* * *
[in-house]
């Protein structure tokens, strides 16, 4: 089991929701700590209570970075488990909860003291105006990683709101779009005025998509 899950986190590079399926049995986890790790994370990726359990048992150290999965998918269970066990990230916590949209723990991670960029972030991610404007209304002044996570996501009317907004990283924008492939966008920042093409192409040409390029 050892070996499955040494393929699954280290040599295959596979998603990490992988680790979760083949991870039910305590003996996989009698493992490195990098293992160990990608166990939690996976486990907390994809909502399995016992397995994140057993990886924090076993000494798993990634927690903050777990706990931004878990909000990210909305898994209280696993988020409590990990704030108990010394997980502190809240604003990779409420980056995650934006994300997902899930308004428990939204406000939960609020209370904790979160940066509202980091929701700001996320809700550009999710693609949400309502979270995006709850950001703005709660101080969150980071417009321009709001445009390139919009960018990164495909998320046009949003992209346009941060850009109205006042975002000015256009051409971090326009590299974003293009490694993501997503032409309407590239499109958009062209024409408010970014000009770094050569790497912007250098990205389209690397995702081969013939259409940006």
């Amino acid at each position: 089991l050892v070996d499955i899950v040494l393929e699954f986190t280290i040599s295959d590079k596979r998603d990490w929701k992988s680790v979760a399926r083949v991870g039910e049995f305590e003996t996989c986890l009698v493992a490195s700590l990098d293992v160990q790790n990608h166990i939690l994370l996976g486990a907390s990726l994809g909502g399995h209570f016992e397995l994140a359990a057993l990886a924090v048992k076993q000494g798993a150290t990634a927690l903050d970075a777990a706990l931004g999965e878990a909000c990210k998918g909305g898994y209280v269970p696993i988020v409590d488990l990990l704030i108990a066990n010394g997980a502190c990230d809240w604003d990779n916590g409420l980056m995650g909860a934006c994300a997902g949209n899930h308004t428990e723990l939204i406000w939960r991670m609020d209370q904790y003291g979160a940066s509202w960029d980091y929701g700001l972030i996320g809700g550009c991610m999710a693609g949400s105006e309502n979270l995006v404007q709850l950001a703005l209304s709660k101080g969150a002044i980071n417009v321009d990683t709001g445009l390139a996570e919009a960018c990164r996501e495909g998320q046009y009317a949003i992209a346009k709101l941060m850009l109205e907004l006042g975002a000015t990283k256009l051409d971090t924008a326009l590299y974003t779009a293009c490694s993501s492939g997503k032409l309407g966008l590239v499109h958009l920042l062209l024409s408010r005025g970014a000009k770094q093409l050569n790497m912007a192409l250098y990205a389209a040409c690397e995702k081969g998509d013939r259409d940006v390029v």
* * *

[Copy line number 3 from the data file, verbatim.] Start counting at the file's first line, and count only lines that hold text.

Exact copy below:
């Amino acid at each position: 089991l050892v070996d499955i899950v040494l393929e699954f986190t280290i040599s295959d590079k596979r998603d990490w929701k992988s680790v979760a399926r083949v991870g039910e049995f305590e003996t996989c986890l009698v493992a490195s700590l990098d293992v160990q790790n990608h166990i939690l994370l996976g486990a907390s990726l994809g909502g399995h209570f016992e397995l994140a359990a057993l990886a924090v048992k076993q000494g798993a150290t990634a927690l903050d970075a777990a706990l931004g999965e878990a909000c990210k998918g909305g898994y209280v269970p696993i988020v409590d488990l990990l704030i108990a066990n010394g997980a502190c990230d809240w604003d990779n916590g409420l980056m995650g909860a934006c994300a997902g949209n899930h308004t428990e723990l939204i406000w939960r991670m609020d209370q904790y003291g979160a940066s509202w960029d980091y929701g700001l972030i996320g809700g550009c991610m999710a693609g949400s105006e309502n979270l995006v404007q709850l950001a703005l209304s709660k101080g969150a002044i980071n417009v321009d990683t709001g445009l390139a996570e919009a960018c990164r996501e495909g998320q046009y009317a949003i992209a346009k709101l941060m850009l109205e907004l006042g975002a000015t990283k256009l051409d971090t924008a326009l590299y974003t779009a293009c490694s993501s492939g997503k032409l309407g966008l590239v499109h958009l920042l062209l024409s408010r005025g970014a000009k770094q093409l050569n790497m912007a192409l250098y990205a389209a040409c690397e995702k081969g998509d013939r259409d940006v390029v």